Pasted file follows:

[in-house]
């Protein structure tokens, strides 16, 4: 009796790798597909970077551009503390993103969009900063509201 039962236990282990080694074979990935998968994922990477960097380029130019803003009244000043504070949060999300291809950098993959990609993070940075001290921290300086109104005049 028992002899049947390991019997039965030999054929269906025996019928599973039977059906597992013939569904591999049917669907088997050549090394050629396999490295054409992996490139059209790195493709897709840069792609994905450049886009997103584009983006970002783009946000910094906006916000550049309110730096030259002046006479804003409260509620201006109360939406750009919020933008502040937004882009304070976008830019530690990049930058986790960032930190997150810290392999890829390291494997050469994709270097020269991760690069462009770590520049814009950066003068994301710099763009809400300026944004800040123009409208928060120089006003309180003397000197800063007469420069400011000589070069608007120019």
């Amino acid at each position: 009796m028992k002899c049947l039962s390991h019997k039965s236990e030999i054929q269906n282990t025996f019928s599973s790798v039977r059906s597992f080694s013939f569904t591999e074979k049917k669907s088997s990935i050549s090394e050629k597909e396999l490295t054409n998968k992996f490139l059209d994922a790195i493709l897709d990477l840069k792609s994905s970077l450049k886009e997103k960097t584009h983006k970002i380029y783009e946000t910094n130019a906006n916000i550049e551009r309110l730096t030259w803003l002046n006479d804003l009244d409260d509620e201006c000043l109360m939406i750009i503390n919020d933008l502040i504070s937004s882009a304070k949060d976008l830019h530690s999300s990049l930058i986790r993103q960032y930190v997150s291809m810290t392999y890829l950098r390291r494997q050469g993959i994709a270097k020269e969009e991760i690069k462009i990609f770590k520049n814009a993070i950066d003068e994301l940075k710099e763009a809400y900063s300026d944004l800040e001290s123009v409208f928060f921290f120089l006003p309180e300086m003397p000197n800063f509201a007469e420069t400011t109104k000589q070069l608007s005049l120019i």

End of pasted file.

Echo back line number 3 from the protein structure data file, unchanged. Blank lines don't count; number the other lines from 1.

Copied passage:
């Amino acid at each position: 009796m028992k002899c049947l039962s390991h019997k039965s236990e030999i054929q269906n282990t025996f019928s599973s790798v039977r059906s597992f080694s013939f569904t591999e074979k049917k669907s088997s990935i050549s090394e050629k597909e396999l490295t054409n998968k992996f490139l059209d994922a790195i493709l897709d990477l840069k792609s994905s970077l450049k886009e997103k960097t584009h983006k970002i380029y783009e946000t910094n130019a906006n916000i550049e551009r309110l730096t030259w803003l002046n006479d804003l009244d409260d509620e201006c000043l109360m939406i750009i503390n919020d933008l502040i504070s937004s882009a304070k949060d976008l830019h530690s999300s990049l930058i986790r993103q960032y930190v997150s291809m810290t392999y890829l950098r390291r494997q050469g993959i994709a270097k020269e969009e991760i690069k462009i990609f770590k520049n814009a993070i950066d003068e994301l940075k710099e763009a809400y900063s300026d944004l800040e001290s123009v409208f928060f921290f120089l006003p309180e300086m003397p000197n800063f509201a007469e420069t400011t109104k000589q070069l608007s005049l120019i």